As we crossed the runway, walking back to the tiny office. The wind kicked up. We opened the door, smiling at my dad and sister.

"How was it?"

"Beautiful," we said in unison. There was no mention of the turbulence or the white knuckles. We smirked at each other as they walked out into the gale.

Thursday night we went to T's, ordered pizza, drank some delicious Edmund Fitzgerald Porter, and spent several hours catching up.
Friday we had dinner at The Publican with T and R and A, followed by a beer run and some time spent at R and A's place. They are climbing Mount Kilimanjaro next month, which is neither here nor there but something that I find totally amazing and worth mentioning. The last trip they took was to India. R and T and I were roommates back in the proverbial day. Come to think of it, I can't believe none of those stories ever came up here, because they seem to come up every time I see those guys... anyway, we had a great visit. The b.h. and I remain convinced that we will eventually live in Chicago someday.
Saturday was the party celebrating my parents' 50th wedding anniversary. We threw them a party at an event hall near their house, with most of our family and many of their friends who have known them throughout their whole marriage. It was really terrific to see everyone. Many of my cousins I haven't seen in years, and even then it was only at funerals. I may have mentioned this before- for the first five years that the b.h. and I were together, we came home every Christmas and somebody in my family died. Seriously. Five years in a row, a wake and a funeral at Christmas. My mom started joking that the b.h. was going to have to stay in Georgia for the holidays or people were going to start getting resentful.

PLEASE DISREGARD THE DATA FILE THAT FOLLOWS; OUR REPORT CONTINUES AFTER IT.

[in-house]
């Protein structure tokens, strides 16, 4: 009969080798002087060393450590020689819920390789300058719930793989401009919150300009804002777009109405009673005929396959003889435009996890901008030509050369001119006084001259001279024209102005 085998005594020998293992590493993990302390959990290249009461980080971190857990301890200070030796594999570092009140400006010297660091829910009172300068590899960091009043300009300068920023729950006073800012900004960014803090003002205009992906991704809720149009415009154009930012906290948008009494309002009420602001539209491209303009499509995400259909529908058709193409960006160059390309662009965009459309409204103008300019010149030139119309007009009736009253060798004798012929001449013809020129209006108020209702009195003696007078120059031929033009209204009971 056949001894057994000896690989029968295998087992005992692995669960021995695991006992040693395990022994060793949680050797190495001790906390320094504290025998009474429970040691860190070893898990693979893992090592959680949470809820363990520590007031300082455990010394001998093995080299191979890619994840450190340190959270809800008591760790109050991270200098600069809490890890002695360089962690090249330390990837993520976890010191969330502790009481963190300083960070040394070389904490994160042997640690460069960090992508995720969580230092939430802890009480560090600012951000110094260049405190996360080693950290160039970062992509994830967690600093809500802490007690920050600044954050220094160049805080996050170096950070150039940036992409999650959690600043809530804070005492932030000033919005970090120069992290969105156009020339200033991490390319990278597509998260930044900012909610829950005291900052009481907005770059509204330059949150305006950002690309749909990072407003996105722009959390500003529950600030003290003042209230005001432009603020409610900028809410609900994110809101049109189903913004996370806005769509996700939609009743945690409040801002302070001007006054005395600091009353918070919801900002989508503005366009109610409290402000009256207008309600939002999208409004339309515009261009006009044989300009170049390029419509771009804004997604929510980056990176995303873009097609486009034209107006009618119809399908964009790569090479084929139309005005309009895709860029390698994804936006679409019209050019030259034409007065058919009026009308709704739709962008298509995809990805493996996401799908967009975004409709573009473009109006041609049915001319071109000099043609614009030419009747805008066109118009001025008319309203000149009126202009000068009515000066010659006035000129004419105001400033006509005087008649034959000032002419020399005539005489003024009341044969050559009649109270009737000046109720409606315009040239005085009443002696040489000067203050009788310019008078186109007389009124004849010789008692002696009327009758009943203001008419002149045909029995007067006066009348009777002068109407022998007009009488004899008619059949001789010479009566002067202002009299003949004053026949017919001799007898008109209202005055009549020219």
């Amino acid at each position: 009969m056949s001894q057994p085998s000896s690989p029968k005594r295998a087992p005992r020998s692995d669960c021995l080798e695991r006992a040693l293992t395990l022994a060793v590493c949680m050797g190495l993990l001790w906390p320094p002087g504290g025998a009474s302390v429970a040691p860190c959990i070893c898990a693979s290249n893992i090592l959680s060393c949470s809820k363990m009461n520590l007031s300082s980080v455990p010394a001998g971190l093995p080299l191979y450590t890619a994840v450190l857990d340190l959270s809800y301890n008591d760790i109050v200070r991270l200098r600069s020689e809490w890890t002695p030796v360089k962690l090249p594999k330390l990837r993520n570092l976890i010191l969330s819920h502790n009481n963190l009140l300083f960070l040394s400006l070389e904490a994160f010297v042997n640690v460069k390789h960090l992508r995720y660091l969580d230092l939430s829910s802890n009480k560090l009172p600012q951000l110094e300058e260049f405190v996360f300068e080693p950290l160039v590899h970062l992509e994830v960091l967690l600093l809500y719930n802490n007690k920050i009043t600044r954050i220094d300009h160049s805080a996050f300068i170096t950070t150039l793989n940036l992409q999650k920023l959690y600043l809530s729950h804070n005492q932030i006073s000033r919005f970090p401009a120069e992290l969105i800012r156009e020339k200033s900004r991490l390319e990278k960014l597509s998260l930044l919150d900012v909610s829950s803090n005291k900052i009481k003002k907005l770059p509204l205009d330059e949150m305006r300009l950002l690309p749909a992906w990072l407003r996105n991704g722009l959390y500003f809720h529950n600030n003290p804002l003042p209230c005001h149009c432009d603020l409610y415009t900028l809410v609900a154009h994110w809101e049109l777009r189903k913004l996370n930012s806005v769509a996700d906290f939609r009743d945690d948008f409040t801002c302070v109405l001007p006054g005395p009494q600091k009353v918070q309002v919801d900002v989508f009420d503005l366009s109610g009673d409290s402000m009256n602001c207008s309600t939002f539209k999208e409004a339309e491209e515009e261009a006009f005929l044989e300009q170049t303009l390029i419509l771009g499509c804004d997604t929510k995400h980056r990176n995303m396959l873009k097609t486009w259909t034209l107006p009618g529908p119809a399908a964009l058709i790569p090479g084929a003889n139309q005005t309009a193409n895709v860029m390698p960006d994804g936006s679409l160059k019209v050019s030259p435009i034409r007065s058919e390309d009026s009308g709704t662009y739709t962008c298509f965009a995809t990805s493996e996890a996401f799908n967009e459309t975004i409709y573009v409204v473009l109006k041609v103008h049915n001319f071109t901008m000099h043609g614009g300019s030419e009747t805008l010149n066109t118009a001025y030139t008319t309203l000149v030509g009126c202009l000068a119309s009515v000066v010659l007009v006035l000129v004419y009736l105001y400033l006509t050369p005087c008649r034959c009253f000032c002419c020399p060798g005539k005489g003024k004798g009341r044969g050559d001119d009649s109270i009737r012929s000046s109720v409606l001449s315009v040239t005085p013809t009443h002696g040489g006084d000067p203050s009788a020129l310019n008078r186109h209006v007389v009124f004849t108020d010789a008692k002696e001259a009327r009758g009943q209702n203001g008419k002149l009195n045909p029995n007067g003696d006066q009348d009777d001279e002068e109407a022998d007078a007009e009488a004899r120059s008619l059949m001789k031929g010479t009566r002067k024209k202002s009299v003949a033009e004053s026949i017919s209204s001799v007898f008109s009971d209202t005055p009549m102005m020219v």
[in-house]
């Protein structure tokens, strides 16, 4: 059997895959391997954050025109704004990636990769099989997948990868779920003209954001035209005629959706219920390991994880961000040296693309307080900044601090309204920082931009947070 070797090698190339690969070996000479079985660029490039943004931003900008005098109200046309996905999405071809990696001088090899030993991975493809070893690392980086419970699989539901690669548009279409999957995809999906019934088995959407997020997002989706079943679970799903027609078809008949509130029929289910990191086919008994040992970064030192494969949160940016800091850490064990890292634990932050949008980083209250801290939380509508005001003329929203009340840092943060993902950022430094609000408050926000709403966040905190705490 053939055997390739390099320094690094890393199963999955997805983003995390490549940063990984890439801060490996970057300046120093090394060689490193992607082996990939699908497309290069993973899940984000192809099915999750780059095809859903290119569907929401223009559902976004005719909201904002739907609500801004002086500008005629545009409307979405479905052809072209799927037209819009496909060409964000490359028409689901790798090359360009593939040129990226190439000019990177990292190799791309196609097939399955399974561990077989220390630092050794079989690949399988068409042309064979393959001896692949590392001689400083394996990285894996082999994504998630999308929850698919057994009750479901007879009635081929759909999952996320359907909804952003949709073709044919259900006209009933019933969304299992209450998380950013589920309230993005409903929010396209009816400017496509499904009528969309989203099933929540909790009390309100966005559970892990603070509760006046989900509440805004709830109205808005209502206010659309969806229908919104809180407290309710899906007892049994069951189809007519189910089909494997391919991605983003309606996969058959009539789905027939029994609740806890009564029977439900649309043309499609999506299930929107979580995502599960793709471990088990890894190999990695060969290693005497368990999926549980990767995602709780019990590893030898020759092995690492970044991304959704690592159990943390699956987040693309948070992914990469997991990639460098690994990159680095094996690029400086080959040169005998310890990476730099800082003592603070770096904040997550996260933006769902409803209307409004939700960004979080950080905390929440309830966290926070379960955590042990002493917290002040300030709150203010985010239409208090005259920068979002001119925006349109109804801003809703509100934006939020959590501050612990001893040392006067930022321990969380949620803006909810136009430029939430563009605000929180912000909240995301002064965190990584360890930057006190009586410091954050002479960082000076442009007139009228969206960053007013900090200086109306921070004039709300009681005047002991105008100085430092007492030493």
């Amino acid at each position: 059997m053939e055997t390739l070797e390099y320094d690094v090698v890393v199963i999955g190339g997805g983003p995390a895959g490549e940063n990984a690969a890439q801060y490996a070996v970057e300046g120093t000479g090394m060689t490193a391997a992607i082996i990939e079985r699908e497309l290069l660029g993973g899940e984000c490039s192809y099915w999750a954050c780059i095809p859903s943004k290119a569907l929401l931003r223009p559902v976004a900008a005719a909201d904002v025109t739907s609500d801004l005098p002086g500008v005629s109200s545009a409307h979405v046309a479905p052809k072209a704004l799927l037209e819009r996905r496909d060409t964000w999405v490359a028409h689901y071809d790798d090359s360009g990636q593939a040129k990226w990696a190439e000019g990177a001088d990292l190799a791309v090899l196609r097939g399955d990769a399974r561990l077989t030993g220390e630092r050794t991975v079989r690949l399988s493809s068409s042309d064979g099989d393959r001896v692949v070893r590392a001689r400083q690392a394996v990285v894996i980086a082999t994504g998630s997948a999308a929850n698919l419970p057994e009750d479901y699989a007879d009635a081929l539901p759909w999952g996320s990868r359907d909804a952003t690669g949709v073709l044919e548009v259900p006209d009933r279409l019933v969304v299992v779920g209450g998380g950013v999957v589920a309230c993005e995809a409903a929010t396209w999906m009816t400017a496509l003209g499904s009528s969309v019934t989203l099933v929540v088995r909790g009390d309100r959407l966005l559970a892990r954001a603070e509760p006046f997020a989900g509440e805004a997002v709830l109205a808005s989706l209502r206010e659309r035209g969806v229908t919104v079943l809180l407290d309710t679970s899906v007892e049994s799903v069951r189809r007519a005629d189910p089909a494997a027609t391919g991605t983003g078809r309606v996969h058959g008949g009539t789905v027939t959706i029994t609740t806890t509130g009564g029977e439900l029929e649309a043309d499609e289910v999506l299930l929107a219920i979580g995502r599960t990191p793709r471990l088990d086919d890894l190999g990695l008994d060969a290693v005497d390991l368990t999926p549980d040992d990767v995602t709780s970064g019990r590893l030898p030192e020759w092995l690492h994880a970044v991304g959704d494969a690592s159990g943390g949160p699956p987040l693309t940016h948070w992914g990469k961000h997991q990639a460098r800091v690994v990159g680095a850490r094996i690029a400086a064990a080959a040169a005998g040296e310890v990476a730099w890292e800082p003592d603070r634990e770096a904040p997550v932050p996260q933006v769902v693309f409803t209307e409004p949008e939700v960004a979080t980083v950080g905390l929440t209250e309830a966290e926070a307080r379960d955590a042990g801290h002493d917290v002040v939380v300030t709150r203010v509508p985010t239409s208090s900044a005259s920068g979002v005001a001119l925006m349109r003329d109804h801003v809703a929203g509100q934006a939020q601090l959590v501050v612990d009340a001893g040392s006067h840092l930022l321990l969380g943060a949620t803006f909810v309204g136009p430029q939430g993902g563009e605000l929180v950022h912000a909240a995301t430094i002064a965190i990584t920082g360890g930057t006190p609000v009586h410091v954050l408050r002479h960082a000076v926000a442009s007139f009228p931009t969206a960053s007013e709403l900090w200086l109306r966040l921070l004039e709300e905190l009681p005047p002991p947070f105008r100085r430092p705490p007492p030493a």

Anyway, the party was fabulous. My folks look and feel great, and as far as I can tell have never been happier. Everyone remarked about it. It felt good to be home.

Monday, September 05, 2011

The b.h. and I decided to get out of town for his birthday. We left on Tuesday after I was finished working, and drove straight through to Providence, RI. We stopped at a "Ye Olde English Pub" style bar that was near the campus of Brown University. We found it while searching for craft brew places, and the beer selection was terrific. The food was mediocre, but met our expectations so we didn't care. We went directly to our hotel, which was purchased on Pric3lin3 and therefore much nicer than what we are used to.
We woke up the next morning and headed for breakfast at a place called Nick's, which was recommended by a local chef with whom the b.h. is familiar. The place was in a neighborhood that is obviously gentrifying. It was all red and black and stainless steel, with an open kitchen and a friendly vibe. The coffee was fantastic and the food was local, fresh and organic. We ate a lot. When the bill arrived, the b.h. started laughing. It was around thirty dollars, which is about half what we would have paid for the same meal in our humble little state.
We tried to stop off at an Italian bakery down the street, but like many businesses, they were without power from the hurricane and had not yet reopened. This became a theme on our trip. People talked about what had happened to them during the storm, then found out we were from Vermont and immediately apologized for complaining and asked if we were okay, if we still had a house, etc.